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Fossils purported to be world’s earliest animals revealed as algae

Fossils purported to be world’s earliest animals revealed as algae

Science
Nov. 23 (UPI) -- Fossils previously heralded as the earliest evidence of animal life have been revealed to be algae. The reinterpretation, announced Monday in the journal Nature Ecology and Evolution, will force scientists to reconsider early animal evolution. "It brings the oldest evidence for animals nearly 100 million years closer to the present day," study co-author Lennart van Maldegem said in a news release. Advertisement "We were able to demonstrate that certain molecules from common algae can be altered by geological processes -- leading to molecules which are indistinguishable from those produced by sponge-like animals," said van Maldegem, a postdoctoral research fellow at the Australian National University. The new research reverses the trend of fresh discoveries pushing the eme...
Earliest evidence for humans in the Americas

Earliest evidence for humans in the Americas

Science
Humans settled in the Americas much earlier than previously thought, according to new finds from Mexico.They suggest people were living there 33,000 years ago, twice the widely accepted age for the earliest settlement of the Americas.The results are based on work at Chiquihuite Cave, a high-altitude rock shelter in central Mexico.Archaeologists found thousands of stone tools suggesting the cave was used by people for at least 20,000 years.Ice ageDuring the second half of the 20th Century, a consensus emerged among North American archaeologists the Clovis people had been the first to reach the Americas, about 11,500 years ago.The Clovis were thought to have crossed a land bridge linking Siberia to Alaska during the last ice age. T...
Archaeologists may have uncovered London’s earliest theater

Archaeologists may have uncovered London’s earliest theater

Science
June 10 (UPI) -- Archaeologists claim to have unearthed the oldest theater in London. Discovered by a team of archaeologists with the University College London, the Elizabethan playhouse, called the Red Lion, was originally constructed in 1567. Advertisement "This site, with its prototype stage and seating, could represent the dawn of Elizabethan theater!" UCL Archaeology South-East wrote on Twitter. For the last two years, excavators have been working carefully to unearth the remains of theater, revealing a prototype stage and seating. "This is one of the most extraordinary sites I've worked on," UCL archaeologist Stephen White, who led the excavation, said in a news release. "After nearly five hundred years, the remains of the Red Lion playhouse, which marked the dawn of Elizabethan th...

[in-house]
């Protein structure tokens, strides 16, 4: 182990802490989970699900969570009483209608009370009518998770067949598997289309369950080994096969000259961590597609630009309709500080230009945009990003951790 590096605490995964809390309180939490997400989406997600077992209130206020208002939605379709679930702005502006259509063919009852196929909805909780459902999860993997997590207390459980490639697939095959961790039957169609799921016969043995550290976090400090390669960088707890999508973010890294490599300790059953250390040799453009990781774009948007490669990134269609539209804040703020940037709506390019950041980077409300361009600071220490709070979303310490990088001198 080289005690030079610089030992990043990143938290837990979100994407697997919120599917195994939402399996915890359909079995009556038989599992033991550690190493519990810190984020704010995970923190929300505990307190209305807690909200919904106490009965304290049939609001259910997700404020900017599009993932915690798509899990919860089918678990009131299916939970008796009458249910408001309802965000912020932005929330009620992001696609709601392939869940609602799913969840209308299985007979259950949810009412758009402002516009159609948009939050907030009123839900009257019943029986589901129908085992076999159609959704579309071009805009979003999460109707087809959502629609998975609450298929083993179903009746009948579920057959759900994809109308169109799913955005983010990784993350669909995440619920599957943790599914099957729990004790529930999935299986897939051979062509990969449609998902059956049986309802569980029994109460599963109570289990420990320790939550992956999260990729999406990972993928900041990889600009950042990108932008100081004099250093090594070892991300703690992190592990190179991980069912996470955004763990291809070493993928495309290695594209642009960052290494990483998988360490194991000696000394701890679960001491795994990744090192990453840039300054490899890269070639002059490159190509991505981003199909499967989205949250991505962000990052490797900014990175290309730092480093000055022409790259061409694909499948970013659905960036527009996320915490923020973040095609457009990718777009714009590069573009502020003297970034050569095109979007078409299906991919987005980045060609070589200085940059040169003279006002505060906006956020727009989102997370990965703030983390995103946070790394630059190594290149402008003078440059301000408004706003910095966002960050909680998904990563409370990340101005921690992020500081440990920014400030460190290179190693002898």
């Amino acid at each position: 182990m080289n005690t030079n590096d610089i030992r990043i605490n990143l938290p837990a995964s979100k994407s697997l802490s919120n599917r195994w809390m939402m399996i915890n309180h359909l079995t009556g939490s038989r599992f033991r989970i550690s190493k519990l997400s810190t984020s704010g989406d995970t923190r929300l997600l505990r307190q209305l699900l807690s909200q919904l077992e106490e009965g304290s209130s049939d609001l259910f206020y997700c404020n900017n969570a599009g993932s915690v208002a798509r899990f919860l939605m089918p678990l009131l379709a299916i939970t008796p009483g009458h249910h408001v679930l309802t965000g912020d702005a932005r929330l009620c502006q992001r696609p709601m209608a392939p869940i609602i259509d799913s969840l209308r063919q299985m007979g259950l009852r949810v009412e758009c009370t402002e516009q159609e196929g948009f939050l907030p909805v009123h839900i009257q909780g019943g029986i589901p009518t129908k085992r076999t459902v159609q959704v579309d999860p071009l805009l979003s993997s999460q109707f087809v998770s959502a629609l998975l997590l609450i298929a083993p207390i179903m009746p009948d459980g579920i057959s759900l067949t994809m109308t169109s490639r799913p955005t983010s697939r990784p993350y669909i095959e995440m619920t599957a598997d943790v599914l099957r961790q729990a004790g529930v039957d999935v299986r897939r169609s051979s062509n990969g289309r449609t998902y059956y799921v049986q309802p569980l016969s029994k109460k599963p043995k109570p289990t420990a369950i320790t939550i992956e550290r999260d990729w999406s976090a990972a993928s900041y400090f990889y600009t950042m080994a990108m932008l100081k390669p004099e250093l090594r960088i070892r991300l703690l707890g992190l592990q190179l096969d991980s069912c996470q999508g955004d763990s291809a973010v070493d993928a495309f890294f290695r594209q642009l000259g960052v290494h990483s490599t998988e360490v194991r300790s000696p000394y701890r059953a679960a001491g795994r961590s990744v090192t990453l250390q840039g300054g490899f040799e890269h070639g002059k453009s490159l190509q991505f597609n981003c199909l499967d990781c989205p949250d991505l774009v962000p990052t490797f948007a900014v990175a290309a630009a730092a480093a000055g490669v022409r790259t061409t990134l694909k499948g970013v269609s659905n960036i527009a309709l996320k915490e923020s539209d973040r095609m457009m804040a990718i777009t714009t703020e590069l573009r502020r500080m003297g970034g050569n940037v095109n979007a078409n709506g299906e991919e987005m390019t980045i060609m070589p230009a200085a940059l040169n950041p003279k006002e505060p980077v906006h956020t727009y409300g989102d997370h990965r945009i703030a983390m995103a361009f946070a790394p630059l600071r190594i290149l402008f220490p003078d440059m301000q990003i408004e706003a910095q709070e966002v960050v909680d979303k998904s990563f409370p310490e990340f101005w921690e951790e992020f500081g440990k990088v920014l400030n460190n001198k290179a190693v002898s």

Earliest evidence of hominin interbreeding revealed by DNA analysis

Earliest evidence of hominin interbreeding revealed by DNA analysis

Science
Feb. 21 (UPI) -- According to a new study, hominin populations were interbreeding at least 700,000 years ago. The revelation was made possible by statistical models and sophisticated genetic analysis methods developed by researchers at the University of Utah. In 2017, anthropologist Alan Rogers claimed to have found genetic evidence of an early separation of Neanderthal and Denisovan lineages and a population bottleneck among their ancestors. When anthropologists Fabrizio Mafessoni and Kay Prüfer analyzed the same DNA data, they arrived at a different interpretation. Rogers agreed that his original analysis was flawed. "Both of our methods under discussion were missing something, but what?" Rogers asked in a news release. Rogers returned to the data in search of patterns of mutations or...
Study pinpoints the timing of earliest human migration

Study pinpoints the timing of earliest human migration

Science
Jan. 10 (UPI) -- Sangiran, a World Heritage archeological site on the island of Java, is home to dozens of hominin fossils, comprising three different species, including evidence of the earliest hominid migration to Southeast Asia. Until now, scientists have struggled to figure out the precise timing of the hominin migrations that populated Java. New estimates, based on a unique fossil dating survey, suggest Homo erectus, the most successful archaic human, first arrived at Sangiran between between 1.3 and 1.5 million years ago -- some 300,000 years later than previous estimates. Sangiran is one of the most important hominin fossil sites in Southeast Asia, but the site's uncertain chronology has made it hard for scientists to understand the movement of early humans across the region. To m...